Tahar Ben Jelloun, the Moroccan-born French novelist, will do just fine as a caricature of a Frenchman, no matter what his place of birth. Having just won France's top literary prize, the Prix Goncourt, Ben Jelloun was asked what it's like to create in two different cultures. "My wife is Arabic and my mistress is French, and I maintain a relationship of betrayal with both of them," he answered. Oh dear, what would Dear Abby say?

The answer, I think, would be essentially American -- something reproachful, something extolling morality. These are American traits, and they both shape and infect our foreign policy. The French recently arranged a swap -- at least two of their hostages held in Beirut for one Iranian held in France. That kind of a deal, reeking of cynicism, is the sort of arrangement we Americans have shunned. Instead, the government has enunciated a "no concessions" policy in dealing with terrorists.

This is crowd-pleasing rhetoric and, indeed, it helped elect Ronald Reagan in 1980. A frustrated electorate wanted something done about American hostages being held in Iran. And it was Reagan who insisted that something really could be done -- something consistent with American values. Somehow the hostages could be freed without conceding anything to the people holding them.

This naive policy was backed up by exaggerated, bellicose rhetoric. In 1985, for instance, President Reagan called both Iran and Libya "outlaw states run by the strangest collection of misfits, looney tunes and squalid criminals since the advent of the Third Reich." Similar statements were made by other administration officials, notably Reagan's first secretary of state, Alexander Haig. He suggested that military firmness would make terrorism evaporate. We would "go to the source" -- wherever that is. For terrorists, this rhetoric did nothing but enhance their importance.

There is no denying the utility of a good punch in the mouth. The bombing of Libya seems to have given Moammar Gadhafi pause. For the moment, Libya is quiescent. Indeed, there's been a general diminution of Middle East-related terrorism all over the world. Americans now seem more fearful of the cost of a cab ride from a European airport to the hotel than they are of being killed in the airport itself. This is progress.

But the cynicism of the French is also instructive. They, too, parroted U.S. rhetoric when it came to dealing with terrorists, but, as Prof. Henry Higgins observed about the French, the sound of what they say is more important than the literal meaning of it. They did deal with terrorists -- and successfully. Not only that, France seems to have worked a deal that will culminate in the restoration of diplomatic relations with Iran.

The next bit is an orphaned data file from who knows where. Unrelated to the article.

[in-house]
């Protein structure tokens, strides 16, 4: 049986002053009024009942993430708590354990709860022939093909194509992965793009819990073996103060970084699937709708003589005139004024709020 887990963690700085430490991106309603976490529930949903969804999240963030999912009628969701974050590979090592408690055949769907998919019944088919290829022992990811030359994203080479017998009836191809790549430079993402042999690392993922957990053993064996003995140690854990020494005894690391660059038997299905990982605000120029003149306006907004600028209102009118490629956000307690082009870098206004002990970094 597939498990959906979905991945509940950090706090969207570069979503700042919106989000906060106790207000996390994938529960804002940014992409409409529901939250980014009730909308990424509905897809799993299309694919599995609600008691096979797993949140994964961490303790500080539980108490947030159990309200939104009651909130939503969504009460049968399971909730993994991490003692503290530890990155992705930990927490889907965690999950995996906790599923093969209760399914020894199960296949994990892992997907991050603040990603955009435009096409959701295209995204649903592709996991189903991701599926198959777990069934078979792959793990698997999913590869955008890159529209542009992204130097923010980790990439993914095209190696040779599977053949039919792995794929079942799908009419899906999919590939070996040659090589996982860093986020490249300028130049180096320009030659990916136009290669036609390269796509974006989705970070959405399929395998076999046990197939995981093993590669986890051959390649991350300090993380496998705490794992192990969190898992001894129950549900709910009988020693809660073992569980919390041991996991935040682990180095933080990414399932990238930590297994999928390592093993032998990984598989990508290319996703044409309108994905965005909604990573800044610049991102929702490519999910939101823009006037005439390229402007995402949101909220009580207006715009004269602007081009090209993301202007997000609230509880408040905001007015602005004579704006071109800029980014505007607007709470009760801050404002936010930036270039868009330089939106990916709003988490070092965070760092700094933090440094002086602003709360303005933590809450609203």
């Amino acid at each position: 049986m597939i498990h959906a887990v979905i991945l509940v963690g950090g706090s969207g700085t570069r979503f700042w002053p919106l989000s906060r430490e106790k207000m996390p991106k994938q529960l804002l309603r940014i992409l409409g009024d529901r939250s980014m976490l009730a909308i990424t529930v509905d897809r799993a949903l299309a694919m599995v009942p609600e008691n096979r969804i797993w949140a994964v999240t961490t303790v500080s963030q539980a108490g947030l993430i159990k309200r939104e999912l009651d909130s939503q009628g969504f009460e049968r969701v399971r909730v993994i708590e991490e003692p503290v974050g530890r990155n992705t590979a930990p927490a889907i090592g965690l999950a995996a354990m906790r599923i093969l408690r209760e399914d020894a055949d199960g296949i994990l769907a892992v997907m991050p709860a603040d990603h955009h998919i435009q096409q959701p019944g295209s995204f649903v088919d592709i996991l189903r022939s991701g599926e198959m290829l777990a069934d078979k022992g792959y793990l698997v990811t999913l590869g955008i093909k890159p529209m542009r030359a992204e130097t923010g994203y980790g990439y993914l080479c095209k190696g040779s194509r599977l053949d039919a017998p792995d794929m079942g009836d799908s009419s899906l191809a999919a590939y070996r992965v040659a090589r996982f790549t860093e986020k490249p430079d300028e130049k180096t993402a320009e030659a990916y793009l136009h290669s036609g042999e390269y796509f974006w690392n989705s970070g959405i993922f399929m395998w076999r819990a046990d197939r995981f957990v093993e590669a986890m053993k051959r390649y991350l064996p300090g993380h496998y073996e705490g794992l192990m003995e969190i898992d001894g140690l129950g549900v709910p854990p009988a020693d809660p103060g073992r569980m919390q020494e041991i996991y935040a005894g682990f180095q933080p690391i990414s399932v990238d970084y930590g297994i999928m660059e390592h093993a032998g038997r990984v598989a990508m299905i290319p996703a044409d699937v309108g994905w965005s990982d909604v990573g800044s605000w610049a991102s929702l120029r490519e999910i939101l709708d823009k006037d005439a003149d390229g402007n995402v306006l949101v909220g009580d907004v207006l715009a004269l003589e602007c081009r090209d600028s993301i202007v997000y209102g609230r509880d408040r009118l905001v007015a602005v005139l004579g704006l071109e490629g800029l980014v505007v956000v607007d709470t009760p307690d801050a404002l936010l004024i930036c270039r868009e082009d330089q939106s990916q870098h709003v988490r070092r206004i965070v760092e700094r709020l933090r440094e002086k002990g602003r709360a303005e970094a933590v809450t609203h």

Such an arrangement -- an amoral bargain with an immoral regime -- would probably be denounced in the United States as un-American, as was the swap that brought Nicholas Daniloff home from Moscow. But, really, there is nothing wrong with it -- and other precedents exist. Terrorism experts Brian Michael Jenkins and Robin Wright point out the United States paid the Barbary Pirates a $1 million ransom for the release of 115 American sailors -- one sixth of the federal budget in 1795. We have done what we had to do.

This is what the French did. The United States, on the other hand, went further than it had to when it sold arms to Iran in an effort to gain the release of our hostages. The French bargain was in kind -- a cynical swap of people for people. In the scheme of things, France's concessions were modest, the United States' excessive and a repudiation of pledges we had made to other countries. In their negotiations, the French left their rhetoric at the door and dealt with the world as it exists -- not as it should be.

For the United States, terrorism is a problem for which there are no good solutions. Should it, for instance, pressure Kuwait to free the terrorists it has jailed in exchange for Americans being held in Beirut? The answer is that there is no answer. But the eight Americans still held hostage suggest that the policy of no concessions coupled with naive posturing is no answer either.

The French government has pointed the way. Like a man with both a wife and a mistress, it appreciates the necessity of cynicism. By saying one thing and doing another, France got its hostages home. What seems like "a relationship of betrayal" turns out not to have been one at all. France's primary loyalty was to the hostages and to them France was always true.